"The 'no' celebration of the referendum [in Catalonia] is excellent news", said Spanish PM Mariano Rajoy in an event hosted by the Financial Times early this morning. Rajoy had good reason to be happy: Parties supporting the self-determination vote, scheduled for 9 November, met on Monday in Barcelona and decided to cancel the consultation, which had been temporarily suspended by the Constitutional Court and wouldn't have enough democratic guarantees.
Catalan leader Artur Mas replied to Rajoy's comment later in a press conference to map out an alternative consultation. The president of Catalonia's Generalitat told reporters that "sometimes excellent news last just a few hours", and explained that the independence vote will still be carried out, but within different parameters.
The Catalan government will hold the vote on the same day, and will provide premises, ballot boxes and ballot papers. A total of 20,000 volunteers will be called and citizens willing to participate will have to register on the same day with their ID.
But the game has definitely changed for everyone and Artur Mas faces new challenges. ERC, the left-wing independence party and the Catalan president's main ally, announced yesterday that it does not back the alternative and that the next step should be early elections and a unilateral declaration of independence. After three "summits" in 10 days between the six political parties supporting the self-determination vote, their best weapon, unity and cohesion, broke down.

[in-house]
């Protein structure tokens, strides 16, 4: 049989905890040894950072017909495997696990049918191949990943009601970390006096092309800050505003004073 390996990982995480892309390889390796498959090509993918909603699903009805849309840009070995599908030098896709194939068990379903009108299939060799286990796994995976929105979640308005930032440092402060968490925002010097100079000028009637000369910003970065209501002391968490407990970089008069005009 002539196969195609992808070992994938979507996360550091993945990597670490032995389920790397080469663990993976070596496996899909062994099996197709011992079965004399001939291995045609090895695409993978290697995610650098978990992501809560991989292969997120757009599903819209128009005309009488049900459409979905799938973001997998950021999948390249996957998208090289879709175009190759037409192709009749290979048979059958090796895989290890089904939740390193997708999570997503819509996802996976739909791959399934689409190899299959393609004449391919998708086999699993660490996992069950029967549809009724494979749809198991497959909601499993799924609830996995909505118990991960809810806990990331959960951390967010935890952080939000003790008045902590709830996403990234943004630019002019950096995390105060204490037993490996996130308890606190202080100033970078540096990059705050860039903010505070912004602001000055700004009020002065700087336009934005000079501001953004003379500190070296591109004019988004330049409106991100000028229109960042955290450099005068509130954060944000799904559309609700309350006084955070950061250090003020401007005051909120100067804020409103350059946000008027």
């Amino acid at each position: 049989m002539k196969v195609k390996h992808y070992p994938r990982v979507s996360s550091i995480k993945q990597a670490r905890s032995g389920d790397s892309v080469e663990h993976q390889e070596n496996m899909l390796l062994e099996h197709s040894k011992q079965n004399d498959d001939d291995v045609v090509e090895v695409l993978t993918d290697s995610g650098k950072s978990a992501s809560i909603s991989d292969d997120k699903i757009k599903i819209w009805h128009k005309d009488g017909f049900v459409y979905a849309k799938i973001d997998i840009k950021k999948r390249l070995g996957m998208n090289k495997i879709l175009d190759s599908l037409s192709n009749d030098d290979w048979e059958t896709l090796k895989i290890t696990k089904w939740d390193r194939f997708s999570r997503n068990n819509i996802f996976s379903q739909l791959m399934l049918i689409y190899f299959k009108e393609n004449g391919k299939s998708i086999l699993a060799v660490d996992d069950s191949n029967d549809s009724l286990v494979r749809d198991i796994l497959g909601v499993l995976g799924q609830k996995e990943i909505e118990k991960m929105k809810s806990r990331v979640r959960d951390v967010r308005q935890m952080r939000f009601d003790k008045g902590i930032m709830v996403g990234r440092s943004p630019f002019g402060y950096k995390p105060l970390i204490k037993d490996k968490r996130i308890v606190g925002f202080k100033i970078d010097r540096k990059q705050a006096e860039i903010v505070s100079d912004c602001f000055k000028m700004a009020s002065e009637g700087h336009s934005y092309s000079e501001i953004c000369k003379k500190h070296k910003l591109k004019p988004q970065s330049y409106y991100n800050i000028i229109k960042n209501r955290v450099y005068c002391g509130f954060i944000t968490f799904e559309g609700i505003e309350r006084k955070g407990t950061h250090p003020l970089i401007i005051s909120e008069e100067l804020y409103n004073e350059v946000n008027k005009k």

"We're moving forward, not as united, but forward," said Mas. "Although consensus is broken, I know for sure the real adversary is the Spanish state, which does everything it can to keep Catalan people from voting. We now need more people than ever, we are a bit more alone."
The main difference between this new "alternative consultation" and the mass pro-independence rallies that has taken millions of people to the streets asking for the right to vote for independence is that, this time, it will be organised by the Catalan government, and there will be ballot boxes and ballots involved.
You can call it the 'failed referendum', a 'decaf consultation' or Artur Mas trying to avoid problems with the international community. In reality, this is just an inevitable backwards step for the most legal 'consultation' possible: plebiscitary elections. And Artur Mas knows it.